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Congressional Black Caucus putting uppity minority in their place

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  • Congressional Black Caucus putting uppity minority in their place

    The Congressional Black Caucus members urged Interior Secretary Sally Jewell and Attorney General Eric Holder to hold off until the Justice Department investigates any discriminatory practices by the tribe. Neither department has responded to the request, made in a Sept. 23 letter, according to a spokeswoman for Mississippi Democrat Bennie Thompson, who signed the letter.

    The letter cited a report by the Interior Department's Bureau of Indian Affairs that quoted tribal law: "No member of the Pamunkey Indian Tribe shall intermarry with anny (sic) Nation except White or Indian under penalty of forfeiting their rights in Town."

    The bureau said it had no indication the tribe had changed its ban, but Pamunkey Chief Kevin Brown responded in a letter to the CBC that the ban has been repealed. He said in an interview that the change was made in 2012.
    The butthurt is amusing considering the Congressional Black Caucus itself has an informal racial purity test for membership. More on that from, err, wikipedia:

    All past and present members of the caucus have been black. In 2006, while running for Congress in a Tennessee district which is 60% black, white candidate Steve Cohen pledged to apply for membership in order to represent his constituents. However, after his election, his application was refused. Although the bylaws of the caucus do not make race a prerequisite for membership, former and current members of the caucus agreed that the group should remain "exclusively black". In response to the decision, Rep. Cohen referred to his campaign promise as "a social faux pas" because "It's their caucus and they do things their way. You don't force your way in. You need to be invited."

    Rep. William Lacy Clay, Jr., D-MO., the son of Rep. William Lacy Clay Sr., D-MO., a co-founder of the caucus, said: "Mr. Cohen asked for admission, and he got his answer. He's white and the caucus is black. It's time to move on. We have racial policies to pursue and we are pursuing them, as Mr. Cohen has learned. It's an unwritten rule. It's understood." Clay also issued the following statement:

    Quite simply, Rep. Cohen will have to accept what the rest of the country will have to accept—there has been an unofficial Congressional White Caucus for over 200 years, and now it's our turn to say who can join 'the club.' He does not, and cannot, meet the membership criteria, unless he can change his skin color. Primarily, we are concerned with the needs and concerns of the black population, and we will not allow white America to infringe on those objectives.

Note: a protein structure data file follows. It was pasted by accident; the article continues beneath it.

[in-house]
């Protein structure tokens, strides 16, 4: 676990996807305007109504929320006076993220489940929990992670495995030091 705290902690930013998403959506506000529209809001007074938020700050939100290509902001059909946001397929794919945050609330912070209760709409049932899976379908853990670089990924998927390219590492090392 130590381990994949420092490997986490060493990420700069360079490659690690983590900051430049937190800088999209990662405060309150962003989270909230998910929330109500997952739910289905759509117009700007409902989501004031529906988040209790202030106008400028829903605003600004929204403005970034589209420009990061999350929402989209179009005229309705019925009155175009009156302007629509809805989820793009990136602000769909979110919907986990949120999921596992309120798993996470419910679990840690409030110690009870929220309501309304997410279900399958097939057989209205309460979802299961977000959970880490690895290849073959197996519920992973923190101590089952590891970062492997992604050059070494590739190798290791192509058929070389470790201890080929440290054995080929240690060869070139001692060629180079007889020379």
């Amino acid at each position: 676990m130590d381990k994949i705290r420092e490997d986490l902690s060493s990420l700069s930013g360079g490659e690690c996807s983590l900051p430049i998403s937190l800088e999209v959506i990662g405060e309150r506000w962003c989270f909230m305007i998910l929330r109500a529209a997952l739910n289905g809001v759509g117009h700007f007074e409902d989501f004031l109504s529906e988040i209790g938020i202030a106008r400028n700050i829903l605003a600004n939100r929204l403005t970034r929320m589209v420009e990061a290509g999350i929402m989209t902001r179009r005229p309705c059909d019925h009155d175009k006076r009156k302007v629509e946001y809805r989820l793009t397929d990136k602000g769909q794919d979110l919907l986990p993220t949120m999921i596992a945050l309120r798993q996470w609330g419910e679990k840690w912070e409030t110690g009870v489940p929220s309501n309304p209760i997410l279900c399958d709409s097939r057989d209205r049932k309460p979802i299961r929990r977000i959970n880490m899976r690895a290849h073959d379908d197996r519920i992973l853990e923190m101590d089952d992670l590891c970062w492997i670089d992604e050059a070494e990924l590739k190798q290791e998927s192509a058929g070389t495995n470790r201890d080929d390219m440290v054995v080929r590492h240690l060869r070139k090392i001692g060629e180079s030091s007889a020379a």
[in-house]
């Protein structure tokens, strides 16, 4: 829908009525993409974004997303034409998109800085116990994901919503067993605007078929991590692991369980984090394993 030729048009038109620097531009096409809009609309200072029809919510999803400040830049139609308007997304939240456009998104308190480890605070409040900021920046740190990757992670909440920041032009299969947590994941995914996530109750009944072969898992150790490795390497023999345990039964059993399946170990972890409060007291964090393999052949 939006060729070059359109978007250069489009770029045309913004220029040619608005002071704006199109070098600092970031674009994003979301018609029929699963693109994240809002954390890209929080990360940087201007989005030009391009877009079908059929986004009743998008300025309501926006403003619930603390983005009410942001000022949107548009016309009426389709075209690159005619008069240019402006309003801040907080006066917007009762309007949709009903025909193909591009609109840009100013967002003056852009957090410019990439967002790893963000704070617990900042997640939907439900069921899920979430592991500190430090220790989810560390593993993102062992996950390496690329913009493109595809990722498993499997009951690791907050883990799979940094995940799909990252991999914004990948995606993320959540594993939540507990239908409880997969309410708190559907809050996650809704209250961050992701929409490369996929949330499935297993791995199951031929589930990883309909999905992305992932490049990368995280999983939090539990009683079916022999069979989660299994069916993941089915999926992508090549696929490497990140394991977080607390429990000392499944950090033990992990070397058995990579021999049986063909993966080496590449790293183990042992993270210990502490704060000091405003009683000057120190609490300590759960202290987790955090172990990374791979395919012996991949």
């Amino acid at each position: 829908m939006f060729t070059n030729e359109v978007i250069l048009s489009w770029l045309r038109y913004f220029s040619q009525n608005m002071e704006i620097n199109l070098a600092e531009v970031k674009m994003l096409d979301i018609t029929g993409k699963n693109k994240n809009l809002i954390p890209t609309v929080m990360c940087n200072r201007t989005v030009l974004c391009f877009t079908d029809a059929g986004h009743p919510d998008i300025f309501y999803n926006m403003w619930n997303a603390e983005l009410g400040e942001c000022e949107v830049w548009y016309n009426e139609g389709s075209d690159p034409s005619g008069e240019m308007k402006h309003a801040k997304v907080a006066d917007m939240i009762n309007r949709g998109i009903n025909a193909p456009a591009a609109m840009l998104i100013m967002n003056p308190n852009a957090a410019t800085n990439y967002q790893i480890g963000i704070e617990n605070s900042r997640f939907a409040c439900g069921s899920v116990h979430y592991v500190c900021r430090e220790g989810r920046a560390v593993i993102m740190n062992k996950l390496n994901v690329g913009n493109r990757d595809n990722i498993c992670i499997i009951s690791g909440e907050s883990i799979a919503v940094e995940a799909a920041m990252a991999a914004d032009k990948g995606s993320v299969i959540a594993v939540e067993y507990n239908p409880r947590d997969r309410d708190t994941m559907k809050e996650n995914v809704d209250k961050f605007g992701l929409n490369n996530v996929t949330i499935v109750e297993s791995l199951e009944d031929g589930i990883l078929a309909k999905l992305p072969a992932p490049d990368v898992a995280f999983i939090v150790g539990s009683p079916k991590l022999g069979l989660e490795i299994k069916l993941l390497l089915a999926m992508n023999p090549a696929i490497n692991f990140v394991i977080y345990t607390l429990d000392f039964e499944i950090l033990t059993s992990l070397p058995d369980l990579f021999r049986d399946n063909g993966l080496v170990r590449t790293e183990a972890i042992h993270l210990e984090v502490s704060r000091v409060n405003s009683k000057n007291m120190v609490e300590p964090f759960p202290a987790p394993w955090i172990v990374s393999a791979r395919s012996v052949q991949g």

Later the same week Representative Tom Tancredo, R-CO., objected to the continued existence of the CBC as well as the Democratic Congressional Hispanic Caucus and the Republican Congressional Hispanic Conference arguing that, "It is utterly hypocritical for Congress to extol the virtues of a color-blind society while officially sanctioning caucuses that are based solely on race. If we are serious about achieving the goal of a colorblind society, Congress should lead by example and end these divisive, race-based caucuses."
    Last edited by QuantaFille; 12-03-2014, 08:11 PM.
    "As for my people, children are their oppressors, and women rule over them. O my people, they which lead thee cause thee to err, and destroy the way of thy paths." Isaiah 3:12

    There is no such thing as innocence, only degrees of guilt.

  • #2
    Their refusal to accept Clay was in violation of Federal Law, since the CBC uses federally owned property to meet. They are not allowed to discriminate in their membership on those grounds. If I was Clay, I'd sue.
    That's what
    - She

    Without a clear-cut definition of sin, morality becomes a mere argument over the best way to train animals
    - Manya the Holy Szin (The Quintara Marathon)

    I may not be as old as dirt, but me and dirt are starting to have an awful lot in common
    - Stephen R. Donaldson


    • #3
      Clay can always pull a Shawn King like this guy:

      Butterfield was born and raised in a prominent African-American family in Wilson, North Carolina, the son of Addie Lourine (née Davis) and George Kenneth Butterfield, both of mixed race. Butterfield's father immigrated to the United States from Bermuda.

      Described by the Washington Post as an "African-American who appears to be white", Butterfield acknowledges he has European as well as African ancestry, and that he identifies as African American. He has noted that he grew up on the "black side" of town and led civil rights marches. He is a member of the Congressional Black Caucus.

      "African American"

      "As for my people, children are their oppressors, and women rule over them. O my people, they which lead thee cause thee to err, and destroy the way of thy paths." Isaiah 3:12

      There is no such thing as innocence, only degrees of guilt.


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